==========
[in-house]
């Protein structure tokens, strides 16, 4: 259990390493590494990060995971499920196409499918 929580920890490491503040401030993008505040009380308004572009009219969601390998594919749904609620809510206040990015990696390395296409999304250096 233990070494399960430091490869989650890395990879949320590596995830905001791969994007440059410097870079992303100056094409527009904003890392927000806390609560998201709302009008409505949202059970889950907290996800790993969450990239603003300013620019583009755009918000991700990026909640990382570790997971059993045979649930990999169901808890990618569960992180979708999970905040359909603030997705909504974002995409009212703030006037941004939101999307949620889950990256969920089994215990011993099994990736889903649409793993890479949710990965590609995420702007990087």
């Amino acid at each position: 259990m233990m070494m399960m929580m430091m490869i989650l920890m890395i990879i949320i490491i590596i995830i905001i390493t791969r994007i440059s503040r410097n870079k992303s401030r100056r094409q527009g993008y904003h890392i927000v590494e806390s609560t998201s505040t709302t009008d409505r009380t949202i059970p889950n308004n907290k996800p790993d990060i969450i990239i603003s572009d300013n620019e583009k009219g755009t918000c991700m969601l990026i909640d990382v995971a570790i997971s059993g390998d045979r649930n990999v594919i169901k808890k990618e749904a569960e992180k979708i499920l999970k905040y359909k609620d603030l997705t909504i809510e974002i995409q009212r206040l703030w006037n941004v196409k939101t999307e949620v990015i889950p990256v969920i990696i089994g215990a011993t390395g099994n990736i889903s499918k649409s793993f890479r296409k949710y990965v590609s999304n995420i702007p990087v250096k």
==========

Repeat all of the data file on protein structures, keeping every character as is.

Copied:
[in-house]
């Protein structure tokens, strides 16, 4: 259990390493590494990060995971499920196409499918 929580920890490491503040401030993008505040009380308004572009009219969601390998594919749904609620809510206040990015990696390395296409999304250096 233990070494399960430091490869989650890395990879949320590596995830905001791969994007440059410097870079992303100056094409527009904003890392927000806390609560998201709302009008409505949202059970889950907290996800790993969450990239603003300013620019583009755009918000991700990026909640990382570790997971059993045979649930990999169901808890990618569960992180979708999970905040359909603030997705909504974002995409009212703030006037941004939101999307949620889950990256969920089994215990011993099994990736889903649409793993890479949710990965590609995420702007990087």
């Amino acid at each position: 259990m233990m070494m399960m929580m430091m490869i989650l920890m890395i990879i949320i490491i590596i995830i905001i390493t791969r994007i440059s503040r410097n870079k992303s401030r100056r094409q527009g993008y904003h890392i927000v590494e806390s609560t998201s505040t709302t009008d409505r009380t949202i059970p889950n308004n907290k996800p790993d990060i969450i990239i603003s572009d300013n620019e583009k009219g755009t918000c991700m969601l990026i909640d990382v995971a570790i997971s059993g390998d045979r649930n990999v594919i169901k808890k990618e749904a569960e992180k979708i499920l999970k905040y359909k609620d603030l997705t909504i809510e974002i995409q009212r206040l703030w006037n941004v196409k939101t999307e949620v990015i889950p990256v969920i990696i089994g215990a011993t390395g099994n990736i889903s499918k649409s793993f890479r296409k949710y990965v590609s999304n995420i702007p990087v250096k």